• An unidentified Saudi official told the Journal that MBS and Xi are “close friends”
  • The Crown Prince previously said he 'doesn’t care' if he is misunderstood by Biden
  • Xi and Bin Salman held a phone conversation last year

Saudi Arabia has invited Chinese President Xi Jinping to visit Riyadh, The Wall Street Journal reported. The move comes as Kingdom’s diplomatic ties with the U.S. have been strained since the Biden administration entered the White House, according to the report.

The Kingdom of Saudi Arabia (KSA) invited Xi to visit the capital after Ramadan as part of its efforts to strengthen relations with China, the daily reported. If Xi agrees to the trip, it will be his first foreign state visit since the pandemic started, the Journal reported. Ramadan 2022 will begin on April 2 and will end on May 2.

An unnamed Saudi official said the “crown prince and Xi are close friends and both understand that there is huge potential for stronger ties,” the Journal reported. “It is not just ‘They buy oil from us and we buy weapons from them,’” the daily quoted the official as saying.

In contrast, Saudi Arabian Crown Prince Mohammed bin Salman, also called MBS, has refused to hold talks with U.S. President Joe Biden over the past few weeks as the latter seeks to curb the impact of spiking oil prices amid the Russia-Ukraine war, the Journal reported.

While Biden has spoken on the phone with Saudi’s King Salman bin Abdulaziz Al Saud, he has yet to have an official conversation with the Crown Prince. The Journal also reported earlier this month that Bin Salman and Crown Prince of the United Arab Emirates, Sheikh Mohamed bin Zayed al Nahyan, both declined to set up phone calls with the Biden administration for talks on containing surging oil prices.

Earlier this month, Bin Salman told The Atlantic that he doesn’t care if Biden misunderstands him. “Simply, I do not care… It’s up to him to think about the interests of America,” he told the outlet. Bin Salman’s comments came years after Biden said during his presidential campaign in 2019 that “we were going to in fact make them pay the price, and make them in fact the pariah that they are.” At the time, Biden was referring to the 2018 killing of Washington Post contributor Jamal Khashoggi, a well-known critic of Bin Salman and his government.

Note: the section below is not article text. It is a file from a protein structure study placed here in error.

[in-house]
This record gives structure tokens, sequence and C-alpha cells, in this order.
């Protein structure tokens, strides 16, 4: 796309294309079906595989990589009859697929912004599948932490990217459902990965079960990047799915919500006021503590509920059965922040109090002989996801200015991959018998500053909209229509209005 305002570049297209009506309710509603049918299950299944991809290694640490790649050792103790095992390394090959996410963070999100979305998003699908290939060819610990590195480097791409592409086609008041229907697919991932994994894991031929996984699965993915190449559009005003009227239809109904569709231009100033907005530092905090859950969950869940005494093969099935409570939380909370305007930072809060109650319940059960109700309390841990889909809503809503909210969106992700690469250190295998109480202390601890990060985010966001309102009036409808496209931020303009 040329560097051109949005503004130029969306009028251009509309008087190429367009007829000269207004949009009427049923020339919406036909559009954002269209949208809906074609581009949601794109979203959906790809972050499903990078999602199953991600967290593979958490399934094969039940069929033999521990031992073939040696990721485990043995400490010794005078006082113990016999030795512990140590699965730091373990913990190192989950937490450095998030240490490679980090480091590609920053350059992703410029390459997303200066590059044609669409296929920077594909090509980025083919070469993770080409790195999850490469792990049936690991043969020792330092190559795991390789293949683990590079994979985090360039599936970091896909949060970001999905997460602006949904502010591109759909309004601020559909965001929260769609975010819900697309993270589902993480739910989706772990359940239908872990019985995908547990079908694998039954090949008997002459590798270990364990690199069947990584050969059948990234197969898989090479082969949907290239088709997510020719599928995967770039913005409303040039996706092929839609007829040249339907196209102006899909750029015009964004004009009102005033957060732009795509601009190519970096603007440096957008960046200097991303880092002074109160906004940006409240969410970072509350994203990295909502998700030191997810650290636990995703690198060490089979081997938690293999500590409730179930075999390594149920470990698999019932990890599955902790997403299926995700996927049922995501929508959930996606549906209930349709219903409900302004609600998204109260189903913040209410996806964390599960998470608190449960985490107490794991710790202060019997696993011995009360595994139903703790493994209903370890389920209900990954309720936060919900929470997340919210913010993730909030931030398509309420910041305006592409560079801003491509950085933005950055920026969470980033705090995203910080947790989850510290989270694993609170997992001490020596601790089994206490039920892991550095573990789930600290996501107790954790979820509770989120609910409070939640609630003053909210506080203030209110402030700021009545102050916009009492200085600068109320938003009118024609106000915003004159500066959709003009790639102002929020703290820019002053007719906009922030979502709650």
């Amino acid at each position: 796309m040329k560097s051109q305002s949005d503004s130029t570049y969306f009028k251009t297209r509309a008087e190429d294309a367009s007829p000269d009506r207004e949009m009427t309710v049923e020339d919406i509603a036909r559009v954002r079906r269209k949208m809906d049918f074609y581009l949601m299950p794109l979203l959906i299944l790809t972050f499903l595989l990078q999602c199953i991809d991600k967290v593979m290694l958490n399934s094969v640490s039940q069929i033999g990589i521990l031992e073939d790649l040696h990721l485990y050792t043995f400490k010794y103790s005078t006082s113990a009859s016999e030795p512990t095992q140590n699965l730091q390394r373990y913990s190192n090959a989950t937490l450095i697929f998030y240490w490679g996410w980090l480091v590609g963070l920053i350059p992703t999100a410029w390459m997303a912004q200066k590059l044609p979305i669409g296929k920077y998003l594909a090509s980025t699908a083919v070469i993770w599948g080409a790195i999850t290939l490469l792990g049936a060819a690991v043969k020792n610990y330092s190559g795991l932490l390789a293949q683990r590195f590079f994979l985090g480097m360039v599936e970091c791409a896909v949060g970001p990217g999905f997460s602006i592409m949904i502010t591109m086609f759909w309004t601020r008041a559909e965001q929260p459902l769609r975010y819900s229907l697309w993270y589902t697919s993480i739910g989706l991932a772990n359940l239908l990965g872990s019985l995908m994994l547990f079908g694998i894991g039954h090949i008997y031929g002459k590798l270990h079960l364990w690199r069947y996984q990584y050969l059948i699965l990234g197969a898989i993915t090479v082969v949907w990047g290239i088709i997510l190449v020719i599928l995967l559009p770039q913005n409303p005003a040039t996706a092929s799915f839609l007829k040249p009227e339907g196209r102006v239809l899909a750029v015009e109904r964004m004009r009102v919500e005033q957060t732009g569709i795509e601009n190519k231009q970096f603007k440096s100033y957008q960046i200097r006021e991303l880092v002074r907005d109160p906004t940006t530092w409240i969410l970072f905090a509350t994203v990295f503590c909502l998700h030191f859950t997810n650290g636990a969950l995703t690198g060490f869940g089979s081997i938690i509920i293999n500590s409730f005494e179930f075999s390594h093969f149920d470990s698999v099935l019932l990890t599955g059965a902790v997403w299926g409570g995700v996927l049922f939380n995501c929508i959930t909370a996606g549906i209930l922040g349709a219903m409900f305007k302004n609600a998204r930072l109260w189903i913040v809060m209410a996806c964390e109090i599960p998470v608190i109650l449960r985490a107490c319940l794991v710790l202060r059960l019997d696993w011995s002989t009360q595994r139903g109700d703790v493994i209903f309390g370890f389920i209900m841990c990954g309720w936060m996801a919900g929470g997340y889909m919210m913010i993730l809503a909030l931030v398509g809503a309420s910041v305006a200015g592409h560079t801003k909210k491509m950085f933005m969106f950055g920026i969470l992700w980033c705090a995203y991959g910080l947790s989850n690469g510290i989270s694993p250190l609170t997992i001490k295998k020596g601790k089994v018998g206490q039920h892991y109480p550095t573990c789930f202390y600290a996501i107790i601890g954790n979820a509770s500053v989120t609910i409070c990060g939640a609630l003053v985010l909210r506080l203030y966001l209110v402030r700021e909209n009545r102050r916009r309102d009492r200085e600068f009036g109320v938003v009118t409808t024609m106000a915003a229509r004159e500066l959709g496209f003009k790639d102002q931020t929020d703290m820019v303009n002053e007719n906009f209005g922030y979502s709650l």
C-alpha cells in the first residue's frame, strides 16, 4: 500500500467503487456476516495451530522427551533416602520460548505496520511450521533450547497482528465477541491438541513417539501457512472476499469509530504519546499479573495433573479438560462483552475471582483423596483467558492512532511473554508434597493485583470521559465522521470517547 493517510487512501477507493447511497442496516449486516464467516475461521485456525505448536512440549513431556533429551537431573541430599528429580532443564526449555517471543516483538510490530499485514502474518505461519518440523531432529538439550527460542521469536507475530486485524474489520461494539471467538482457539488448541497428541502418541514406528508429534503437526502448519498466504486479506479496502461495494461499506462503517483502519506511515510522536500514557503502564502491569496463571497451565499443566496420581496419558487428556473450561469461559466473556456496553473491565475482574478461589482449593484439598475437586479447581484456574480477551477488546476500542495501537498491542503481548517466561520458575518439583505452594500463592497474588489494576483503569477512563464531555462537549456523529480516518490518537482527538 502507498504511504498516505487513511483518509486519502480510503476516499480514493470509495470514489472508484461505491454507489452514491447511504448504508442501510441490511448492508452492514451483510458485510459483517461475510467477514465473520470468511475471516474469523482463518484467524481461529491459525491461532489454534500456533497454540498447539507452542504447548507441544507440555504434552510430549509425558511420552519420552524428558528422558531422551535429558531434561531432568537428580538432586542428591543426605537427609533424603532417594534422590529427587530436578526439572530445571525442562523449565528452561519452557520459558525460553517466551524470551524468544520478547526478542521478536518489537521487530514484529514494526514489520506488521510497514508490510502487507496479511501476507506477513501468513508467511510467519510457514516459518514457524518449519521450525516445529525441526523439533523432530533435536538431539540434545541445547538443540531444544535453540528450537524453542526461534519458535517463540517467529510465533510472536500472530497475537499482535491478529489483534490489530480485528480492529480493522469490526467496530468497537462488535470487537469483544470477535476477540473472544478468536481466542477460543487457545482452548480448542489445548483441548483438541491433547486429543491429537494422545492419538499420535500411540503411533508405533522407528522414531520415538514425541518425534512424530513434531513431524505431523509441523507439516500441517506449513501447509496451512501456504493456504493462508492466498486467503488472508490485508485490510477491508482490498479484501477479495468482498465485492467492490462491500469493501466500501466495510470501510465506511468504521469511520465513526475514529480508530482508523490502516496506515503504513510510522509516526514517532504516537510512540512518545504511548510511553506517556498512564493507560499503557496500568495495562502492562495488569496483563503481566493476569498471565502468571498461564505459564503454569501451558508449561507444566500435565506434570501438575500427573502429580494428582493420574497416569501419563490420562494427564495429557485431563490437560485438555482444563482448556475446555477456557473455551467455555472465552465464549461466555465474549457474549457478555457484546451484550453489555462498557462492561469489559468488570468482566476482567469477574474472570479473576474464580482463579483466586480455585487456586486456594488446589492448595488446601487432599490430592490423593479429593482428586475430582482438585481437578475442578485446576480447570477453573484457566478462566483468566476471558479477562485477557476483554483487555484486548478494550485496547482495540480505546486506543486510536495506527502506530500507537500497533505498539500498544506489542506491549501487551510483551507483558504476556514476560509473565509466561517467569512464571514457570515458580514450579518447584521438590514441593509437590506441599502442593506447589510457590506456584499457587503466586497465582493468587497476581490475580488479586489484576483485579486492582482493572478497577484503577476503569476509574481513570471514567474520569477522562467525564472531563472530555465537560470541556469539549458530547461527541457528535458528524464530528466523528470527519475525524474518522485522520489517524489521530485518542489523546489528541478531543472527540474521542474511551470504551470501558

In April 2021, China’s Ministry of Foreign Affairs said in a statement that Xi and Bin Salman held a phone conversation wherein the ministry quoted the Crown Prince as “calling China a trustworthy good brother and an important strategic partner of Saudi Arabia.”

Meanwhile, Bin Salman “feels snubbed” by Biden’s seeming refusal to engage with him since he was seated as U.S. president, The Guardian reported. Analysts said Biden may need to soften his stance on Saudi Arabia as the oil price crisis drags on due to the Russia-Ukraine war.

An unnamed U.S. official with knowledge of the situation told CNN this week that the Biden administration admits “there is no other way” around the country’s ties with Saudi Arabia. "It is hard to get to a better place without dealing with MBS,” he said. 

Saudi Crown Prince Mohammed bin Salman and Bahrain's Prime Minister and Crown Prince Salman bin Hamad al-Khalifa hold a meeting at the Royal Palace in Sakhir Saudi Crown Prince, Mohammed bin Salman poses for a photo during a meeting with Bahrain's Prime Minister and Crown Prince Salman bin Hamad al-Khalifa at the Royal Palace in Sakhir, Bahrain, December 9, 2021. Bahrain News Agency/Handout via REUTERS Photo: Reuters / BAHRAIN NEWS AGENCY